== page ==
So, for a very long time, sodium was everywhere around us, and of no particular concern. Then, for another rather long time, sodium was stored within us, hard to find outside, and therefore quite precious. And then there is now.

In the modern era, the prevailing concern has been excessive salt intake, generally a byproduct of the value of salt in food preservation and processing. Salt has long been used as a preservative (think: pickling), and confers palatability as well. Before we relied so heavily on a processed food supply, these attributes were advantageous. Now, our food comes to us overwhelmingly in bags, boxes, bottles, jars and cans – and the addition of sodium is all but universal. As a result, the average American consumes roughly 3,400 milligrams of sodium daily, as compared to a recommended upper limit of 2,300 milligrams. As an easy rule of thumb, 2,300 milligrams of sodium in a prototypical diet of 2,000 calories daily is just a bit over 1 milligram of sodium per calorie. We are routinely overshooting that mark by 70 percent!

That excess is not of our own doing, and has little to do with the salt shaker. Roughly 75 to 80 percent of the salt in the typical American diet comes from food prepared for us by others, including both packaged goods and restaurant meals. Rather like sugar, salt is prone to a “more we get, the more we want” phenomenon, and figures in the manipulations of food that tend to maximize the calories we consume before running up the white flag (or napkin). This, of course, is bad for our waistlines and public health – but good for the profits of Big Food.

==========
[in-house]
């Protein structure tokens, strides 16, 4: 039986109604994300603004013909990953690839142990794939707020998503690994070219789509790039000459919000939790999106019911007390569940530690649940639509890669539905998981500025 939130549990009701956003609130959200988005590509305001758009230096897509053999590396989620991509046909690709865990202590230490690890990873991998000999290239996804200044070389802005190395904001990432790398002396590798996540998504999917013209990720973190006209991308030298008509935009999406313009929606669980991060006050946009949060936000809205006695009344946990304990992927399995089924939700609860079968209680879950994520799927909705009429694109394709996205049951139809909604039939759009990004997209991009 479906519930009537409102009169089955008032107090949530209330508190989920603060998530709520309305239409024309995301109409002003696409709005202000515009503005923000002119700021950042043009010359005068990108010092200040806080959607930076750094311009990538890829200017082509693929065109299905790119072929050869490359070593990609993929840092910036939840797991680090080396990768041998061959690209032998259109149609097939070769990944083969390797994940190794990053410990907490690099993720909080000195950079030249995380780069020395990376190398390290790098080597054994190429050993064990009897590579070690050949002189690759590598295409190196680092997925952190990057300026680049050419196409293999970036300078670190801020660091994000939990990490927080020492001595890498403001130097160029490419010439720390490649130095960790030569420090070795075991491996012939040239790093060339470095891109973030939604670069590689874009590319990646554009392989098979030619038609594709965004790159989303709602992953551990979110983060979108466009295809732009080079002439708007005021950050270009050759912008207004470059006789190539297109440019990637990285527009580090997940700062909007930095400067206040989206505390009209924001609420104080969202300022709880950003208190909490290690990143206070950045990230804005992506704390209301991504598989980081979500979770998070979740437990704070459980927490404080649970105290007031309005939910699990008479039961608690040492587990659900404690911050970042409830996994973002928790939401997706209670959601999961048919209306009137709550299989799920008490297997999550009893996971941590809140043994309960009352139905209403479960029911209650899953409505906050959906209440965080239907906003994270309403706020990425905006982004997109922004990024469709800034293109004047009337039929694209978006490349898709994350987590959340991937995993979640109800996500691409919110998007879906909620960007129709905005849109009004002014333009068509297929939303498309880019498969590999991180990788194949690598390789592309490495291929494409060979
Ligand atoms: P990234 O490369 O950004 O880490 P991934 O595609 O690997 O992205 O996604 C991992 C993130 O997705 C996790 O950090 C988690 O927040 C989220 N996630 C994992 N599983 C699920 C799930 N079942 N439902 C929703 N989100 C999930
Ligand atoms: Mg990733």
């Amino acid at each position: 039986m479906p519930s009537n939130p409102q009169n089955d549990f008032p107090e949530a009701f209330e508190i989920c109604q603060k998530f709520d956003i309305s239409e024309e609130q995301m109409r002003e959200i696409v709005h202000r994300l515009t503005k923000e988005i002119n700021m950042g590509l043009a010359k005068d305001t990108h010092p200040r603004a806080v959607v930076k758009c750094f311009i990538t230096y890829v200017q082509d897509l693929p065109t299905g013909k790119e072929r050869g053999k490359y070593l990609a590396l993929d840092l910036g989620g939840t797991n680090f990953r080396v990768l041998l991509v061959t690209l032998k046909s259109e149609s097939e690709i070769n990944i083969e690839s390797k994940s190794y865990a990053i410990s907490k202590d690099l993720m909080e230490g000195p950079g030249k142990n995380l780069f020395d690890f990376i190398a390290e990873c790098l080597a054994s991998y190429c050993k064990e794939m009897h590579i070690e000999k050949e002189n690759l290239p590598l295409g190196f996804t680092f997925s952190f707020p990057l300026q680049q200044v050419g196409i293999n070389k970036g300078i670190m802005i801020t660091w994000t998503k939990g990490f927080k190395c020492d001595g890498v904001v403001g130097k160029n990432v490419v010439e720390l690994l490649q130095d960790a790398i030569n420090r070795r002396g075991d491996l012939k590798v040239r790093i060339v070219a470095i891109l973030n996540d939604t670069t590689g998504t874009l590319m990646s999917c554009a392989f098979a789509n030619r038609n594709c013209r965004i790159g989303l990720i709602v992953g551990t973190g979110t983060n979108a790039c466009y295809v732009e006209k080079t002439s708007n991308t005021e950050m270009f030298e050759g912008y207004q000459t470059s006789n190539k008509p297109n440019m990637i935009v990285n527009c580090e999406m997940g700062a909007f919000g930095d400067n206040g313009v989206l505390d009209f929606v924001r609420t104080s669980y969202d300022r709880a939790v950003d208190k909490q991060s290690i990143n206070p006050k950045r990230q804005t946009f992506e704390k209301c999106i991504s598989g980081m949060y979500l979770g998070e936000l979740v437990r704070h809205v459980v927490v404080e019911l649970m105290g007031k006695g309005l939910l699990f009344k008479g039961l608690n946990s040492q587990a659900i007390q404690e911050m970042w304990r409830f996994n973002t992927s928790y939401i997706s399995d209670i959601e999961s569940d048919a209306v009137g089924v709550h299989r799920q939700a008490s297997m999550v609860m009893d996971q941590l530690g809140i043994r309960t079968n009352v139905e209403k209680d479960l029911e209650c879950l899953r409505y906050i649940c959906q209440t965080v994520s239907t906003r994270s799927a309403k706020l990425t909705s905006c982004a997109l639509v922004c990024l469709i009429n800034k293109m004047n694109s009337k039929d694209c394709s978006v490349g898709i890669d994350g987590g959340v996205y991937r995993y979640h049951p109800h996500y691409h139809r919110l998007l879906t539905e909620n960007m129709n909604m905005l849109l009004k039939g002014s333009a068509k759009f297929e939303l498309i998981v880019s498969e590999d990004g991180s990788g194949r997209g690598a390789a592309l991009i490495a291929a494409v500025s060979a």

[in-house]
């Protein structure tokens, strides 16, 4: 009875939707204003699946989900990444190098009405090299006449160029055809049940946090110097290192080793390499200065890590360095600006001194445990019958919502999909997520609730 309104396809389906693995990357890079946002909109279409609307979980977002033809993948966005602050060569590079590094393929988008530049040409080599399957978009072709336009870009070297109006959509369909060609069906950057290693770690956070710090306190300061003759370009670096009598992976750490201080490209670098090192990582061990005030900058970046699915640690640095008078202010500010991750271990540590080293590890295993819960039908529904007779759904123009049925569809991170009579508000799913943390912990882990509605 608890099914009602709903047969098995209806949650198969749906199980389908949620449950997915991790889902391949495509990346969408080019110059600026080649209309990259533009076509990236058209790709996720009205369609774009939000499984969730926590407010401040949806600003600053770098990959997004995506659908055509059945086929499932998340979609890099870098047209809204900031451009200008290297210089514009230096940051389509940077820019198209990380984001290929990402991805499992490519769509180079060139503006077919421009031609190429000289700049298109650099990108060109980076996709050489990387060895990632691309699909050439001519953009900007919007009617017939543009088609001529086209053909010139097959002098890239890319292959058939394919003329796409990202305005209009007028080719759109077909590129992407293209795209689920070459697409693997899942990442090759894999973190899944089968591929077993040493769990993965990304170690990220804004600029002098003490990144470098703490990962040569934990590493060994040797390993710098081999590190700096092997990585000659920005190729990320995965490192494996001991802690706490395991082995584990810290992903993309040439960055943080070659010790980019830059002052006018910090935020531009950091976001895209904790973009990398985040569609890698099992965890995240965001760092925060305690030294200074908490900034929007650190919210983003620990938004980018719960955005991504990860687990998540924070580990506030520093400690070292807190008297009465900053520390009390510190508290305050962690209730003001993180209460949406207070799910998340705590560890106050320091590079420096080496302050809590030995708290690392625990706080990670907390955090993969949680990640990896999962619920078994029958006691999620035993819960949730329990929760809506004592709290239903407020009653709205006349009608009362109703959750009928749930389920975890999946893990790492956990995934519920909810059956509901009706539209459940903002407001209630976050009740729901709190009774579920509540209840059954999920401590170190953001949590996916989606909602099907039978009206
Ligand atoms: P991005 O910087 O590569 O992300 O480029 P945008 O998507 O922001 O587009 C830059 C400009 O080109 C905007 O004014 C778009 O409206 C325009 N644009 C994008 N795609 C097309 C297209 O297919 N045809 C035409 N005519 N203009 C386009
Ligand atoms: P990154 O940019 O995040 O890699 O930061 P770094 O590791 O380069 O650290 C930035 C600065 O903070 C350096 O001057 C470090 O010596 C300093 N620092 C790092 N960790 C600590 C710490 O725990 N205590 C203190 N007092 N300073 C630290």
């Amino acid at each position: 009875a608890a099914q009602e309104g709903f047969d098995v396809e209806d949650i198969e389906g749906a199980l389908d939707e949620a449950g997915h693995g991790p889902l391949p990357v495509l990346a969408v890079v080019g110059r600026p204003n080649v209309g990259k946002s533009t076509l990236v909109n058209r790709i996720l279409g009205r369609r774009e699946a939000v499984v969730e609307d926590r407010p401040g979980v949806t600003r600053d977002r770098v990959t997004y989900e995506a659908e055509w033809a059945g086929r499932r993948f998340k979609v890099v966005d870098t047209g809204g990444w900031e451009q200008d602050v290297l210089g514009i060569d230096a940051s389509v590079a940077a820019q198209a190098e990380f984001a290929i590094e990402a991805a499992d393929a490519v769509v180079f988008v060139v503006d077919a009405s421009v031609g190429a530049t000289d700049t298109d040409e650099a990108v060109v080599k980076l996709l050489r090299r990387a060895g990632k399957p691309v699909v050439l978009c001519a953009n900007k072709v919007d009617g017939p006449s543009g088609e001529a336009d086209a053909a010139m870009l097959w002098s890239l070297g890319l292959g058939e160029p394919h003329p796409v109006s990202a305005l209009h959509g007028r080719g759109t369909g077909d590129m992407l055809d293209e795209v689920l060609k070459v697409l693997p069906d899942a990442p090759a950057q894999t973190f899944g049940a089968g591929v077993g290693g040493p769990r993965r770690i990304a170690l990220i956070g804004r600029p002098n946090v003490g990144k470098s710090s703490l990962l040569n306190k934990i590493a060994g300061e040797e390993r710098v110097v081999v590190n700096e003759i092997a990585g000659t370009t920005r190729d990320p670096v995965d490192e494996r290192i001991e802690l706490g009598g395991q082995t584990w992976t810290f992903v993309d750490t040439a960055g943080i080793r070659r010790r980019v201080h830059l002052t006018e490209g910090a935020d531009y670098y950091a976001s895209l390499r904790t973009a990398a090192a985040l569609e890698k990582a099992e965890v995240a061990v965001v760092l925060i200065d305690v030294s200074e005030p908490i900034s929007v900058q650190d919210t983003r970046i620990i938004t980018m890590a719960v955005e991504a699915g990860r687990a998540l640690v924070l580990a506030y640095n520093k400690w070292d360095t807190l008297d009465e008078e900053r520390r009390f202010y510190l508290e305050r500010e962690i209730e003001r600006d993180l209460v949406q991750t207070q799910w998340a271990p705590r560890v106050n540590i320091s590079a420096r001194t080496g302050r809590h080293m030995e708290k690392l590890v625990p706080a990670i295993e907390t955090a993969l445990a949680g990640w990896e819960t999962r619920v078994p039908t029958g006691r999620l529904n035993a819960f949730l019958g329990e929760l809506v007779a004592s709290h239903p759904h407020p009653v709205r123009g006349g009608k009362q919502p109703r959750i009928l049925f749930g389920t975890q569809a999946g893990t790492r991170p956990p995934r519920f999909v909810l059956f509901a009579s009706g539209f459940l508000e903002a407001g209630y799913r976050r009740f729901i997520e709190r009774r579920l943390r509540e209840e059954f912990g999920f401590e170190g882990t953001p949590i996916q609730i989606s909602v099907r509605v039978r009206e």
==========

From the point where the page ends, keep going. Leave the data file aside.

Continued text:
There has thus long been a dedicated focus in medical circles on sodium reduction in our diets. Of late, though, that concern has been challenged by findings suggesting harms from too little sodium in the diet. In particular, several studies have suggested potential harms with sodium intake at the lower end of the recommended range, or 1,500 milligrams per day. This “reversal” of sorts resulted in prominent and widespread commentary in both the mainstream media and the medical literature.

I have weighed in on the topic before now as well, on more than one occasion, most recently almost one year ago today. My basic view now, as then, is that (a) prevailing intake of sodium is excessive whatever the right lower limit ought to be; and (b) overwhelmingly, our sodium comes to us from processed foods and meals which often aren’t very good for us for other reasons as well. The answer, then, is not to fixate on sodium or banish the salt shaker, but to eat a diet of wholesome foods in sensible combinations; rely less on highly-processed foods; and ideally, to prepare meals at home more often and depend a bit less on restaurant meals.